Tax system frustrates voters, Democrats ahead in ballot test: Fox News poll

By Dana BlantonTaxesFOXBusiness

House votes tomorrow on budget, paving way for GOP tax reform

House Majority Leader Rep. Kevin McCarthy (R-Calif.) explains what the details of the GOP’s tax cut plan will look like, and who it will most affect.

Republican efforts to tackle tax reform should be welcome news to voters, as the latest Fox News poll finds there’s much in the nation’s current system Americans want fixed.

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A sizable 69 percent majority is upset about how much they pay personally, but that’s not the top voter frustration. Some 76 percent are very or somewhat frustrated with the complexity of the system and the forms, 78 percent feel that way about the wealthy paying too little, 85 percent don’t like corporations using loopholes to avoid paying, and 85 percent are frustrated the middle class is paying too much.

Voters, however, save their biggest rebuke for Uncle Sam, as nearly 9-in-10 are frustrated with “the way the government spends our taxes” (89 percent). That includes 56 percent who are “very” frustrated by how tax dollars are spent.

Only 38 percent are upset about the poor not paying anything in taxes.

Republicans (88 percent) and Democrats (89 percent) are equally frustrated about the government’s spending choices.  When it comes to their personal tax tab, however, more Republicans (75 percent) than Democrats (65 percent) are upset.

Sixty-three percent of those in households earning less than $50,000 annually are frustrated with the amount they pay in taxes, compared to 72 percent among those earning $50,000 or more.

More voters disapprove (51 percent) than approve (37 percent) of how President Trump is handling taxes. That’s a net negative by 14 points, which is better than his job rating on Iran (-21 points), North Korea (-24), and health care (-27). For his handling of the economy, his best issue, he’s underwater by just 5 points: 44 percent approve vs. 49 percent disapprove.


By a 57-41 percent margin, voters say they don’t feel hopeful about the direction of the country. Since Republicans control the White House and both houses of Congress, that doesn’t bode well for incumbents.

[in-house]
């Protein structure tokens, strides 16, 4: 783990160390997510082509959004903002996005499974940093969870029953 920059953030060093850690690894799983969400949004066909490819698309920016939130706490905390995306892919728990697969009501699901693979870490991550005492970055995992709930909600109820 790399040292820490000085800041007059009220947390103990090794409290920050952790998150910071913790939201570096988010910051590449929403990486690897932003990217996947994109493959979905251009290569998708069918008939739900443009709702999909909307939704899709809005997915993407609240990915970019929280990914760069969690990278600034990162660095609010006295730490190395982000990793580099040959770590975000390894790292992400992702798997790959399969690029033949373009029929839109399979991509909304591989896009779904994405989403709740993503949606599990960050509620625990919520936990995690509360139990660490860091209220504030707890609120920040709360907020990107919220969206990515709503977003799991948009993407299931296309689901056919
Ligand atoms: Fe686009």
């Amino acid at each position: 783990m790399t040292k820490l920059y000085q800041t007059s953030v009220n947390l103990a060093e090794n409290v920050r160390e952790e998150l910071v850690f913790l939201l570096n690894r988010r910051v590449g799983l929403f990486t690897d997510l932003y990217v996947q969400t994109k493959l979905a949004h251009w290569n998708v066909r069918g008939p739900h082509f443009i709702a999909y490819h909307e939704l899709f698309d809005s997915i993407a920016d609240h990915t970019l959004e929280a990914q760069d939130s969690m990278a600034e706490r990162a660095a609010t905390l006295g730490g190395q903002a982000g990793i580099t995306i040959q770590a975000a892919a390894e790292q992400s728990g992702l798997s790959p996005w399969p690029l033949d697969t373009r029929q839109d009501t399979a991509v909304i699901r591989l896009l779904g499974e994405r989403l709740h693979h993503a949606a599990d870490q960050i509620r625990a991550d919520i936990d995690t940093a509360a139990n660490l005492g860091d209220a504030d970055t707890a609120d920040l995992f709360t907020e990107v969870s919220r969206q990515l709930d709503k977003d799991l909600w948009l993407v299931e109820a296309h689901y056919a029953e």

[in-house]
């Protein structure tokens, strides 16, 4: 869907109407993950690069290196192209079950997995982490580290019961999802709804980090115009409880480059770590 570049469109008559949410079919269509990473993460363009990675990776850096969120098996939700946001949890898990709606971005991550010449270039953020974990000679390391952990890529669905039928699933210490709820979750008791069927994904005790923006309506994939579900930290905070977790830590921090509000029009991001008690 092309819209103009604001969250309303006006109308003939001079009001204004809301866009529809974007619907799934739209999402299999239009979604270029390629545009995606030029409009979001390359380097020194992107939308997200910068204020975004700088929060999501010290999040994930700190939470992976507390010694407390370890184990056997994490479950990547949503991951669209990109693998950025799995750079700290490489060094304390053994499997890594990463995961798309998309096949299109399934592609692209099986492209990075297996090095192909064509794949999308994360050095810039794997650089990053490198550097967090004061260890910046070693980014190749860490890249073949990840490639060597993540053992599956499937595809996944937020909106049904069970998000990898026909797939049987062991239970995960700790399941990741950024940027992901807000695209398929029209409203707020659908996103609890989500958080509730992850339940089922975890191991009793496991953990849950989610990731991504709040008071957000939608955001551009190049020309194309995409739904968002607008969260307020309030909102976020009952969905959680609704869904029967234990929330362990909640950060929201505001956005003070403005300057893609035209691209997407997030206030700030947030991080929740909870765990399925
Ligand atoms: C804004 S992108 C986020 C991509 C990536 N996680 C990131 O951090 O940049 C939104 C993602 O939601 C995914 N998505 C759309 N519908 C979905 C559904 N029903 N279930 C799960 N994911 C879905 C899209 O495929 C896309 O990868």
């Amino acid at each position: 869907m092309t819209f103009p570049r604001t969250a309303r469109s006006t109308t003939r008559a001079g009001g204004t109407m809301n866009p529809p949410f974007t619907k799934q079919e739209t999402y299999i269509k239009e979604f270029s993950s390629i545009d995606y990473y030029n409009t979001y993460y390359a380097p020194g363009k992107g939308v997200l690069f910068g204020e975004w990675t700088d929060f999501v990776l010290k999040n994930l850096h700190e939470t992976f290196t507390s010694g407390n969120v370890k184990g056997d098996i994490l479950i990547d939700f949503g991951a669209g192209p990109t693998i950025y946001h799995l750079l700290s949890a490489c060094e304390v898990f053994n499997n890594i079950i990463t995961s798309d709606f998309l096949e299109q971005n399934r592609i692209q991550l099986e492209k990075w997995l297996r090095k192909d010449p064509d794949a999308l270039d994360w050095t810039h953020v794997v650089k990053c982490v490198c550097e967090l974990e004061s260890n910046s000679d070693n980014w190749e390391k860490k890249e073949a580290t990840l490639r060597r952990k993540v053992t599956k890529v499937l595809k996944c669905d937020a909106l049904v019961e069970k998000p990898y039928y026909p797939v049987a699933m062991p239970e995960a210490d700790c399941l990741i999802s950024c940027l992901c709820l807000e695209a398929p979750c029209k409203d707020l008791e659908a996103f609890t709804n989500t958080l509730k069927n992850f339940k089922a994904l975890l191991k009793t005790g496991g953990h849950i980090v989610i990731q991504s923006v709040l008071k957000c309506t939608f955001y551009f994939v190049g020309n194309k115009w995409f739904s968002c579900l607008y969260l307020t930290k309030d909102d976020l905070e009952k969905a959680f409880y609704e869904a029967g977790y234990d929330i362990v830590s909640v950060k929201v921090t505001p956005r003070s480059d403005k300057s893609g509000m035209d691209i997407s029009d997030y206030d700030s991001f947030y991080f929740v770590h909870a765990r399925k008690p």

Here’s some evidence of that: even though mid-term elections are more than a year away, voters were asked to pick between the Democratic and Republican candidates in their Congressional district. The poll finds Democrats up by 15 points, 50-35 percent. Democrats were up by six points at the end of June (47-41 percent).

In addition, 51 percent of voters have a favorable opinion of the Democratic Party, while 40 percent have a positive view of the Republican Party.

Democrats typically have an edge over Republicans nationally in party identification. For reference, self-identified Democrats have outnumbered self-identified Republicans by an average of six percentage points in Fox News polls this year -- that’s up from a three-point advantage in 2016.

“Both knowledgeable consumers and practitioners are attentive to the distribution of party identification in a poll, and for good reason,” says Daron Shaw, Republican pollster who conducts the Fox News poll with Democratic pollster Chris Anderson.

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“Party ID influences a range of political opinions and preferences.  But it is an attitude, not a fixed demographic, and because of this we do not weight our polls by party the way we do for, say, gender, age, and race. We’re not saying that party ID is ephemeral, but the willingness of individuals to identify as a Democrat, Republican, or independent does fluctuate in response to political conditions and events.”

Anderson adds, “Current events and the lack of hope about the direction of the country are causing unaffiliated voters to be increasingly critical of the party in power and, as a result, more of these voters now feel closer to Democrats than Republicans, where as in the past we’ve found them dividing more equally.”

The Fox News poll is based on landline and cellphone interviews with 1,005 randomly chosen registered voters nationwide and was conducted under the joint direction of Anderson Robbins Research (D) and Shaw & Company Research (R) from October 22-24, 2017. The poll has a margin of sampling error of plus or minus three percentage points for all registered voters.

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